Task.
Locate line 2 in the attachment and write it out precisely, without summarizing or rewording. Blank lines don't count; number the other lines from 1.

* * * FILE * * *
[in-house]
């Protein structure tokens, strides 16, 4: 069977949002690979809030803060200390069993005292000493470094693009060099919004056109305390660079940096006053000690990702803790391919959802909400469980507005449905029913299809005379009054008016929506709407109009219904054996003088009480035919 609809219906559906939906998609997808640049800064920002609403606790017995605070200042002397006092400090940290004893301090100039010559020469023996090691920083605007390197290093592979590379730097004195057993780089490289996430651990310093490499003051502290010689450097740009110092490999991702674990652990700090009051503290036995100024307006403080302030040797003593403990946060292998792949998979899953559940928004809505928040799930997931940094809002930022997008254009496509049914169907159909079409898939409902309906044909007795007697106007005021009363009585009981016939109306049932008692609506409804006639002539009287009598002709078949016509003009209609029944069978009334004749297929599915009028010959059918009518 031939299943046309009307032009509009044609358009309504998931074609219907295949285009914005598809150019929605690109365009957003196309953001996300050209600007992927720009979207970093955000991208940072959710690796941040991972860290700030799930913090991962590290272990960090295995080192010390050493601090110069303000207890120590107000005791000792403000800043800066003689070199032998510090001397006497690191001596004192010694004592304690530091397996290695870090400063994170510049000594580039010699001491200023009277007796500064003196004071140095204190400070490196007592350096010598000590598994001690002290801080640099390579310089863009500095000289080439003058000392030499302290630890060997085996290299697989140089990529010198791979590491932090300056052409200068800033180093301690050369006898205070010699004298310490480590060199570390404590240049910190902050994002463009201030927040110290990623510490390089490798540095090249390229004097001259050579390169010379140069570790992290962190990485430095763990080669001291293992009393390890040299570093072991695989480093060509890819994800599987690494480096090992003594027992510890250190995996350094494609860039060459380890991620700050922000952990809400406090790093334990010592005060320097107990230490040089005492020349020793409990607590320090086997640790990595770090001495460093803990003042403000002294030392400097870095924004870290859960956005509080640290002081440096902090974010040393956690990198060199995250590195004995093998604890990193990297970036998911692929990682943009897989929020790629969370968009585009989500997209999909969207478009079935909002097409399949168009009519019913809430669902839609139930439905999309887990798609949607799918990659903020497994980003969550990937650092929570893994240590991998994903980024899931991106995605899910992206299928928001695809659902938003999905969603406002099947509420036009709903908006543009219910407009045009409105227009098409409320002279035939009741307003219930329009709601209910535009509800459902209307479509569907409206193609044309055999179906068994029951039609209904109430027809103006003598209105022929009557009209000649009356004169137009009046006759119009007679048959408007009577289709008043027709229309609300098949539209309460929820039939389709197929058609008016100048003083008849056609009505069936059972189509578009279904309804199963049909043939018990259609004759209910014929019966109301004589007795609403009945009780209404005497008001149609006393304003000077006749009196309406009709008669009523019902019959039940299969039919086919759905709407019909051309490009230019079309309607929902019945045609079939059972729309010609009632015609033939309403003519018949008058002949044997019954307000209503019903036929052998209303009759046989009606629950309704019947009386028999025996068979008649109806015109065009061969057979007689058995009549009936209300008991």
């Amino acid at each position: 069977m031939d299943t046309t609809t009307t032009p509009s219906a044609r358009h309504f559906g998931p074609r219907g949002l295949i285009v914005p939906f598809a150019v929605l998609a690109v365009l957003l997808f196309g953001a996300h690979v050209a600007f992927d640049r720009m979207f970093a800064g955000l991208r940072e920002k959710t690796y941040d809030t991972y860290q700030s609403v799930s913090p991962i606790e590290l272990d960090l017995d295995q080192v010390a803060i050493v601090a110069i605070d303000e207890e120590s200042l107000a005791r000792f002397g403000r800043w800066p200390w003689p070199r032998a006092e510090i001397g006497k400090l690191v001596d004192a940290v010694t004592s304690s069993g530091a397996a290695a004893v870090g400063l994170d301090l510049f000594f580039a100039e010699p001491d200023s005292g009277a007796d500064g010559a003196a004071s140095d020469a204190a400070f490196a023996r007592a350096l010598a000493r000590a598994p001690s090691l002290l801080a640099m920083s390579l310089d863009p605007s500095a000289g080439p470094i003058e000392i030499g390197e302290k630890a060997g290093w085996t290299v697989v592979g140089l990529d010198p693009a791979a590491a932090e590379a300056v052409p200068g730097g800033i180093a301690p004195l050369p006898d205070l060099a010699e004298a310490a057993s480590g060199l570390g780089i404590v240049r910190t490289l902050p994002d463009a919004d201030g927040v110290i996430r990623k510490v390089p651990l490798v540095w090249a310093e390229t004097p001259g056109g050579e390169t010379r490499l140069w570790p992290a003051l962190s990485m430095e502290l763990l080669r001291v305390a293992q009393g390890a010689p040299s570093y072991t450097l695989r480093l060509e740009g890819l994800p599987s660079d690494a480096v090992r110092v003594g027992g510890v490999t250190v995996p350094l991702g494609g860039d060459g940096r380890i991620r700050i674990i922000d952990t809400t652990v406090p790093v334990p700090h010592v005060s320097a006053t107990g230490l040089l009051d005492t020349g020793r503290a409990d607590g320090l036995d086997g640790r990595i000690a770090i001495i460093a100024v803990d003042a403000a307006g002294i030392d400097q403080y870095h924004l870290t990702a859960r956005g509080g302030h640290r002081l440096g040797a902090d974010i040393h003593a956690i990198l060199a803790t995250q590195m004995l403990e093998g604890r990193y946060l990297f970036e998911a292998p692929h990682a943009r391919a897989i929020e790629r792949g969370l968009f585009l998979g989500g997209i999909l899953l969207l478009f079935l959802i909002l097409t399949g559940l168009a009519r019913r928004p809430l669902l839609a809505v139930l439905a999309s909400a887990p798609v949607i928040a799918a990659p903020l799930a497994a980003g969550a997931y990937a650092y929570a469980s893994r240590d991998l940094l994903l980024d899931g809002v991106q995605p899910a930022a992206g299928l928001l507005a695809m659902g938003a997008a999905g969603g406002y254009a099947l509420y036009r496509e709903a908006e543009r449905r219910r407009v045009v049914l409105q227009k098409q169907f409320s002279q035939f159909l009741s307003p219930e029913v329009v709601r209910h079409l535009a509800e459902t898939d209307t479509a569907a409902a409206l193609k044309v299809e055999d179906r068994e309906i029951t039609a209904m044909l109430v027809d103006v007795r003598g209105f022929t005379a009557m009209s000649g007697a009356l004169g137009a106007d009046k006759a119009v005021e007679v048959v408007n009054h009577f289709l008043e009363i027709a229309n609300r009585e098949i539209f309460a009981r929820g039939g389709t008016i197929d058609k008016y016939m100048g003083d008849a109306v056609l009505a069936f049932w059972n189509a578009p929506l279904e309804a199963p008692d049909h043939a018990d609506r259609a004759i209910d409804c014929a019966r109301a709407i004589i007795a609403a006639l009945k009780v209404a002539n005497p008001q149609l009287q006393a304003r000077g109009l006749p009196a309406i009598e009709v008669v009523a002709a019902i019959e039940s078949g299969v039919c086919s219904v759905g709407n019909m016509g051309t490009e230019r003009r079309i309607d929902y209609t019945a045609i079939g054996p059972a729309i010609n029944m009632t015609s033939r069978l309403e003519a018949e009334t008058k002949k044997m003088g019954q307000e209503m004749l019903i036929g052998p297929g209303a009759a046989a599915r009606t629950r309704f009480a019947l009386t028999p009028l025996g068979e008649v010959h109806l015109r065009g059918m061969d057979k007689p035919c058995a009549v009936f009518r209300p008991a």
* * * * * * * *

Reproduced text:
């Protein structure tokens, strides 16, 4: 069977949002690979809030803060200390069993005292000493470094693009060099919004056109305390660079940096006053000690990702803790391919959802909400469980507005449905029913299809005379009054008016929506709407109009219904054996003088009480035919 609809219906559906939906998609997808640049800064920002609403606790017995605070200042002397006092400090940290004893301090100039010559020469023996090691920083605007390197290093592979590379730097004195057993780089490289996430651990310093490499003051502290010689450097740009110092490999991702674990652990700090009051503290036995100024307006403080302030040797003593403990946060292998792949998979899953559940928004809505928040799930997931940094809002930022997008254009496509049914169907159909079409898939409902309906044909007795007697106007005021009363009585009981016939109306049932008692609506409804006639002539009287009598002709078949016509003009209609029944069978009334004749297929599915009028010959059918009518 031939299943046309009307032009509009044609358009309504998931074609219907295949285009914005598809150019929605690109365009957003196309953001996300050209600007992927720009979207970093955000991208940072959710690796941040991972860290700030799930913090991962590290272990960090295995080192010390050493601090110069303000207890120590107000005791000792403000800043800066003689070199032998510090001397006497690191001596004192010694004592304690530091397996290695870090400063994170510049000594580039010699001491200023009277007796500064003196004071140095204190400070490196007592350096010598000590598994001690002290801080640099390579310089863009500095000289080439003058000392030499302290630890060997085996290299697989140089990529010198791979590491932090300056052409200068800033180093301690050369006898205070010699004298310490480590060199570390404590240049910190902050994002463009201030927040110290990623510490390089490798540095090249390229004097001259050579390169010379140069570790992290962190990485430095763990080669001291293992009393390890040299570093072991695989480093060509890819994800599987690494480096090992003594027992510890250190995996350094494609860039060459380890991620700050922000952990809400406090790093334990010592005060320097107990230490040089005492020349020793409990607590320090086997640790990595770090001495460093803990003042403000002294030392400097870095924004870290859960956005509080640290002081440096902090974010040393956690990198060199995250590195004995093998604890990193990297970036998911692929990682943009897989929020790629969370968009585009989500997209999909969207478009079935909002097409399949168009009519019913809430669902839609139930439905999309887990798609949607799918990659903020497994980003969550990937650092929570893994240590991998994903980024899931991106995605899910992206299928928001695809659902938003999905969603406002099947509420036009709903908006543009219910407009045009409105227009098409409320002279035939009741307003219930329009709601209910535009509800459902209307479509569907409206193609044309055999179906068994029951039609209904109430027809103006003598209105022929009557009209000649009356004169137009009046006759119009007679048959408007009577289709008043027709229309609300098949539209309460929820039939389709197929058609008016100048003083008849056609009505069936059972189509578009279904309804199963049909043939018990259609004759209910014929019966109301004589007795609403009945009780209404005497008001149609006393304003000077006749009196309406009709008669009523019902019959039940299969039919086919759905709407019909051309490009230019079309309607929902019945045609079939059972729309010609009632015609033939309403003519018949008058002949044997019954307000209503019903036929052998209303009759046989009606629950309704019947009386028999025996068979008649109806015109065009061969057979007689058995009549009936209300008991």